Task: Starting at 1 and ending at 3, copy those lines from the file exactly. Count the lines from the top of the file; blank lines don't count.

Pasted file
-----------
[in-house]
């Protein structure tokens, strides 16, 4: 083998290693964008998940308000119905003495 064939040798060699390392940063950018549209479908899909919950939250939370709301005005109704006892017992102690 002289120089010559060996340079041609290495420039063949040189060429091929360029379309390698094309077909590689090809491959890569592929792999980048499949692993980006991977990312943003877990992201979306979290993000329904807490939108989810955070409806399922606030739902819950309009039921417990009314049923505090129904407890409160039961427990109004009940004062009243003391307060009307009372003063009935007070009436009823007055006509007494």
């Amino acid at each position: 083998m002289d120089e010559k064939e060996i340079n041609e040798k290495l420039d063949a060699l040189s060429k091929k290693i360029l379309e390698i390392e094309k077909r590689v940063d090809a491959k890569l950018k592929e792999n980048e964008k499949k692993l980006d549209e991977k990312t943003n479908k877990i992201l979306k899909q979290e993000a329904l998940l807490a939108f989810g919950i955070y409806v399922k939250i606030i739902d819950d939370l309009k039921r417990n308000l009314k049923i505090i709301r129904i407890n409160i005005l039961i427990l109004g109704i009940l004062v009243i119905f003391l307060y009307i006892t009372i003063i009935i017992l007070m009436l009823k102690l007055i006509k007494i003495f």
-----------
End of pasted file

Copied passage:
[in-house]
């Protein structure tokens, strides 16, 4: 083998290693964008998940308000119905003495 064939040798060699390392940063950018549209479908899909919950939250939370709301005005109704006892017992102690 002289120089010559060996340079041609290495420039063949040189060429091929360029379309390698094309077909590689090809491959890569592929792999980048499949692993980006991977990312943003877990992201979306979290993000329904807490939108989810955070409806399922606030739902819950309009039921417990009314049923505090129904407890409160039961427990109004009940004062009243003391307060009307009372003063009935007070009436009823007055006509007494």
């Amino acid at each position: 083998m002289d120089e010559k064939e060996i340079n041609e040798k290495l420039d063949a060699l040189s060429k091929k290693i360029l379309e390698i390392e094309k077909r590689v940063d090809a491959k890569l950018k592929e792999n980048e964008k499949k692993l980006d549209e991977k990312t943003n479908k877990i992201l979306k899909q979290e993000a329904l998940l807490a939108f989810g919950i955070y409806v399922k939250i606030i739902d819950d939370l309009k039921r417990n308000l009314k049923i505090i709301r129904i407890n409160i005005l039961i427990l109004g109704i009940l004062v009243i119905f003391l307060y009307i006892t009372i003063i009935i017992l007070m009436l009823k102690l007055i006509k007494i003495f």